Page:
Insurance Policy Language “Arising Out Of”

A decision in a Dallas, Texas, case was handed down on January 22, 2010. The results should have been the same in Fort Worth, Grand Prairie, Arlington, or Weatherford. This case was decided by the United States District Court, Northern District, Dallas Division.
The style of the case is Gemini Insurance Company v. Trident Roofing Company, L.L.C. The lawsuit arises from an incident where the Roman Catholic Diocese of Dallas and Our Lady of the Lake Catholic Church hired Trident Roofing Company, L.L.C., to perform roofing work on a Church building. In doing the roof work, Trident performed “torch down roofing”. “Torch down roofing” is defined in the insurance policy as “the use of any roofing system that requires the applying of a direct flame (torch) to asphalt/modified bitumen or in the application of any other roofing material.” The Church sued Trident after a fire started while Trident was using this roofing method.
Trident looked to their insurance policy with Gemini Insurance Company and demanded that Geminin protect them in the lawsuit including paying for defense costs and indemnity costs. Gemini denied coverage citing an exclusion in the insurance contract for work performed using “torch down roofing”. The specific language in the policy states: “It is agreed no coverage is afforded for any liability or claim that arise(s) out of, is related to, or connected with the following: TORCH DOWN ROOFING.”
When an insurance company denies coverage relying on the policy’s exclusions to deny coverage, the insurer bears the burden of proving that the exclusions apply. Thus, in determining whether Gemini has a duty to defend or indemnify Trident, the Court has to compare the allegations in the lawsuit to see if the allegations fall within the scope of the policy’s exclusions.
Here, Texas law applies, and Texas Courts construe the phrase “arise out of”, broadly in the context of insurance exclusions. The Court stated “The Texas Supreme Court has held that “arise out of” means that there is simply a “casual connection or relation,” which means that there is but-for causation, though not necessarily direct or proximate causation. That is, if it were not for the existence of the underlying event or circumstance, the damage could have existed without the damage ever occurring. A claim need only bear an incidental relationship to the described conduct to “arise out of” that conduct. Furthermore, the Fifth Circuit of Appeals had broadly construed language identical or similar to the phrase “arising in connection herewith” contained in indemnity agreements to “unambiguously encompass all activities reasonbly incident to or anticipated by the principle activity of the contract.”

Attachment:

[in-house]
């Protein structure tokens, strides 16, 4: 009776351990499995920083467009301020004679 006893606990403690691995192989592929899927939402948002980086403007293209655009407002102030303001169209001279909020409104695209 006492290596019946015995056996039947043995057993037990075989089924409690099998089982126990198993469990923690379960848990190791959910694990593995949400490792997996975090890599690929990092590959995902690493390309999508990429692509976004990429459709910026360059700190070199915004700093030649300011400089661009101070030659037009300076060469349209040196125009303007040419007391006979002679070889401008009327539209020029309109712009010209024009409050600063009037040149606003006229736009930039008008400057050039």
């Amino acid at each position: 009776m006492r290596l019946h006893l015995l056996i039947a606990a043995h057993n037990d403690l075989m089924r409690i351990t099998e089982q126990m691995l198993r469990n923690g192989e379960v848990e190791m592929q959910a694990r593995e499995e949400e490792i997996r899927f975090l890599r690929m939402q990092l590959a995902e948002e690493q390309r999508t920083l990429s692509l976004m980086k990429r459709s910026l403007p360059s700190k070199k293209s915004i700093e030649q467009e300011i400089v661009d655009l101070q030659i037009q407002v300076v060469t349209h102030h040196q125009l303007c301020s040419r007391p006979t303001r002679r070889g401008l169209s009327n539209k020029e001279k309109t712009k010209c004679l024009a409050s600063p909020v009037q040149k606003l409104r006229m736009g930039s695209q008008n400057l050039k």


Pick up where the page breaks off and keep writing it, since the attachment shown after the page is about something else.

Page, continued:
The Court decided the case in favor of the insurance company, Gemini. There were many allegations made against Trident in the lawsuit, all of which, Trident pointed out as being reasons why Gemini should be defending and paying the claim. The Court concluded by stating that the damage caused to parts of the Church’s building and structure were caused by Trident’s presence on the Church’s site, and thus “arose out of” or are “connected with” Trident’s torch down roofing job. Therefore, Gemini does not owe a duty to defend or to indemnify Trident in the lawsuit.

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